At the moment I have Gerts LED code which is fine, some details on reading inputs if available will be handy (yet to look into that bit yet).
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ukscone
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Re: GPIO Programming Question

Wed Feb 08, 2012 4:56 pm

@meltwater devmem2 is a handy little thing and used quite often in embedded devices (especially arm based). basically if you have rw access to /dev/mem (you are root) you can read/write to any memory location within the cpu's address space. as the gpio in the bcm2835 are in registers in known locations you can fiddle with them using devmem2.

I have another program (i ripped about 80% of the code from devmem2, pxaregs, gpio-val and gpio-dir) that lets you do the same thing but uses the register names rather than memory location that I am currently modding using the info from the datasheet.

you can find the devmem2 manpage here http://man.cx/devmem2(1)

and my binary here http://russelldavis.org/Raspbe.....Pi/devmem2

and http://russelldavis.org/Raspbe.....em2.static

built from this source http://russelldavis.org/Raspbe...../devmem2.c

obviously most people will just use system() and the sysfs files but some might prefer the mmap() way especially if the gpio isn't exposed in /sys or they also want to do something to a non-gpio memory location

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meltwater
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Re: GPIO Programming Question

Wed Feb 08, 2012 9:14 pm

Thank you!  Handy tool.

Not that I ever knew how to use them back in the day, but sounds like PEEK and POKE.

To me it sounds a more natural way to access the GPIO, the file read/write Linux side is new to me, but will see how it pans out when it comes to using it.
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croston
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Re: GPIO Programming Question

Wed Feb 08, 2012 9:27 pm

I have written a Python module for GPIO (announced in another thread).  It is under a MIT licence.  Note that I don't think it will be suitable for time-critical or very fast switching - the lower level methods mentioned earlier in this thread are more suitable in these cases.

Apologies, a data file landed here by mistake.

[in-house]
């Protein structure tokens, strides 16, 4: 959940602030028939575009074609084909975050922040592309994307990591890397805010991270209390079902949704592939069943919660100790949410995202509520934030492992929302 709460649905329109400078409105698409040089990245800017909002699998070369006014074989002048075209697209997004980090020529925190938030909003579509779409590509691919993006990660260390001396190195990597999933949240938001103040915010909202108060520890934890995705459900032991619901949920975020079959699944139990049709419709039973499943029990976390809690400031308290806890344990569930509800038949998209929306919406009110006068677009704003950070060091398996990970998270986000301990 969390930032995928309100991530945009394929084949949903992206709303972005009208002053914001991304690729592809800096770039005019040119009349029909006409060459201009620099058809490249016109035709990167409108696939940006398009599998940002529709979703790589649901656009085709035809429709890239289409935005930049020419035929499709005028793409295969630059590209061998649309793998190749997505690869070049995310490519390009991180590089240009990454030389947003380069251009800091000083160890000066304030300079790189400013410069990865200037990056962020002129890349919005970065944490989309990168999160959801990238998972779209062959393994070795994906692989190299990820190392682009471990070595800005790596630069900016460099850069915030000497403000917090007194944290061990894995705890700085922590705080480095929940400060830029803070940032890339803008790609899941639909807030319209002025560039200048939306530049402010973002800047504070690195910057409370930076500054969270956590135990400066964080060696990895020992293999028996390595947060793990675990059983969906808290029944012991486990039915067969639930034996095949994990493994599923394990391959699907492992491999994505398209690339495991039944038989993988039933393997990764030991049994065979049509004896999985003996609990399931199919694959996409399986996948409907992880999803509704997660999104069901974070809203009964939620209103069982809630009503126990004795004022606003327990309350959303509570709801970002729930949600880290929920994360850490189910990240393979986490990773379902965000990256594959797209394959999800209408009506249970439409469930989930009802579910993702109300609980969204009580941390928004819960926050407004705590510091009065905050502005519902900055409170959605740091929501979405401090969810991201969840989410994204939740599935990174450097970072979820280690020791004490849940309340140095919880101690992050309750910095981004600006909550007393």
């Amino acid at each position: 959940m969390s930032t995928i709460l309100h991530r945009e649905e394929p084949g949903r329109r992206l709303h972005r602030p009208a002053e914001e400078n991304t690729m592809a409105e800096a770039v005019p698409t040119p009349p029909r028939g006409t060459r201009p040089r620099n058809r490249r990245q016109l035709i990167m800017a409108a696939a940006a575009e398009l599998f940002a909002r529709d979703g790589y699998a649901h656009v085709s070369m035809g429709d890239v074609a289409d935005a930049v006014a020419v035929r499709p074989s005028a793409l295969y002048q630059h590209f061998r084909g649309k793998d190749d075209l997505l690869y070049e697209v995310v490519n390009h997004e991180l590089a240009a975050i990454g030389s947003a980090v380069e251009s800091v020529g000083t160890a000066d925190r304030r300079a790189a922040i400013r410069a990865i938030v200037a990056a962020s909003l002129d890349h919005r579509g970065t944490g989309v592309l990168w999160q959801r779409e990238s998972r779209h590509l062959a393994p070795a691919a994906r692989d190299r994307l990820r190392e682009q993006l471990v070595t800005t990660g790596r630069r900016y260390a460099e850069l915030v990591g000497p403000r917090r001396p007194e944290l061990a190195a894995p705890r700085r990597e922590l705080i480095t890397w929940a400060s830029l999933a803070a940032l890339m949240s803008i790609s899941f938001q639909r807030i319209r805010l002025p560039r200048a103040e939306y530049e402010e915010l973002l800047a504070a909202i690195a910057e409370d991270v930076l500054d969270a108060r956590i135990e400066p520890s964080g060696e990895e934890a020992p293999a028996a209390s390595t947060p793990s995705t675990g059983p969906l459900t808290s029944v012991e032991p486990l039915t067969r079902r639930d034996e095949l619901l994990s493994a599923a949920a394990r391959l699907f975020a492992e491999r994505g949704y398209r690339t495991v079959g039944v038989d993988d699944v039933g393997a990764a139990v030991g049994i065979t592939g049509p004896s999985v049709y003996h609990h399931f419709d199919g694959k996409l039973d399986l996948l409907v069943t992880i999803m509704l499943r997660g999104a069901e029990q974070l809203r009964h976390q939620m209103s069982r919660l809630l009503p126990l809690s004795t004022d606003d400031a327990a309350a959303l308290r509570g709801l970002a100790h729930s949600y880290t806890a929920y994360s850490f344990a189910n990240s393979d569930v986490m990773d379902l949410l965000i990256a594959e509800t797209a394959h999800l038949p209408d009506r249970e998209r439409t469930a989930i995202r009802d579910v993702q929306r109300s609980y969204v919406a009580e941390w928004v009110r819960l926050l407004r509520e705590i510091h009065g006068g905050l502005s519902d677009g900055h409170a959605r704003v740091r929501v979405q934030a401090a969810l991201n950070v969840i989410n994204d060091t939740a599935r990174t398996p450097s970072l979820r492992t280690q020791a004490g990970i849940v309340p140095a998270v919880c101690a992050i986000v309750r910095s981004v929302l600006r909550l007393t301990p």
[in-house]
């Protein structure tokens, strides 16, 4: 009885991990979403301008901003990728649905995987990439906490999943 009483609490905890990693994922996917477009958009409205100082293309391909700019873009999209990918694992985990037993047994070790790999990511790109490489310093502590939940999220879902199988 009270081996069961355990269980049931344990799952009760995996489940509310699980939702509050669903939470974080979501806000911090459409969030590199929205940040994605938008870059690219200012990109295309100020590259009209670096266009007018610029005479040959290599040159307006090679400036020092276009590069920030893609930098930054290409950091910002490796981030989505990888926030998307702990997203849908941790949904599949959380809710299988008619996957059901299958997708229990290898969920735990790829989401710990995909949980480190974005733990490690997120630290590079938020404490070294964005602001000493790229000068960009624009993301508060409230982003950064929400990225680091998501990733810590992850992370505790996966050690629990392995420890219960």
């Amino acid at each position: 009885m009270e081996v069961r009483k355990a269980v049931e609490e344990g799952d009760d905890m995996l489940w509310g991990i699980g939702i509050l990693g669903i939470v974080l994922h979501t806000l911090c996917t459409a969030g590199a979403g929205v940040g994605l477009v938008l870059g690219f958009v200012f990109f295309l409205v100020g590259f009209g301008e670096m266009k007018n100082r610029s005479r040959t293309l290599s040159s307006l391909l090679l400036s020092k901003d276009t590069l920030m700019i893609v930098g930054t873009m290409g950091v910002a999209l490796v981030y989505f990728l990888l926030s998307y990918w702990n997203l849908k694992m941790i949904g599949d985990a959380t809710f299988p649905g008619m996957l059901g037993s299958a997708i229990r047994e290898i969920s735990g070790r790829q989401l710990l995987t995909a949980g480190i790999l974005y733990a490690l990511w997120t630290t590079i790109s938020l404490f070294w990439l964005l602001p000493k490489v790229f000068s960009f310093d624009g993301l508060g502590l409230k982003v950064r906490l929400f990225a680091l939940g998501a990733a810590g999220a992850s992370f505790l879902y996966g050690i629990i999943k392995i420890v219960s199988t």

To save you from doing a search of the forum, check:

http://code.google.com/p/raspb.....io-python/

or

http://pypi.python.org/pypi/RPi.GPIO/

The examples there are about as simple to understand and use as it is possible to get!

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meltwater
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Re: GPIO Programming Question

Wed Feb 08, 2012 9:45 pm

Yep I'd booked marked and fav'd it on google code already...

Great that I/O will be do able from day one.

I probably won't try to write much RPi code until I have one to test with, since I'm not too familiar with it (currently building test circuits and testing with a launchpad kit instead - hopefully electrically not too dis-similar).
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Read Online or Download for Free.

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rurwin
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Re: GPIO Programming Question

Wed Feb 08, 2012 11:01 pm

ukscone said:


obviously most people will just use system()


I'm curious. Why use system(3) which has to fork a shell process, when you could just open the file with open(2), write a value and either flush or close the file? Is there some deep reason I'm not understanding?

8+5, oh dear.

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jojopi
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Re: GPIO Programming Question

Thu Feb 09, 2012 4:21 am

rurwin said:

I'm curious. Why use system(3) which has to fork a shell process, when you could just open the file with open(2), write a value and either flush or close the file? Is there some deep reason I'm not understanding?
You really would not use system(3) unless you planned to port to shell in the future, or had just started porting from shell.  Or it was a didactic example where you had already omitted such niceties as error checking, and simply wished to make the code as short and easy as possible.

Incidentally, there is no concept of flushing the file if you used open(2).  write(2) takes effect immediately.  You should not need to close(2) or lseek(2) between writes either, so each change is exactly one syscall.

roli
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Re: GPIO Programming Question

Mon Feb 13, 2012 1:05 pm

I like the python module it should be very useful. I need something to replace the Arduino (something that has more memory and more power) and RPi looks like a very good choice. And I like it that somebody supported python. I don't mind Java but for rapid development Python is a much nicer choice. But I have a small question about that "timing critical operations" warning. What is considered to be timing critical operation?

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rurwin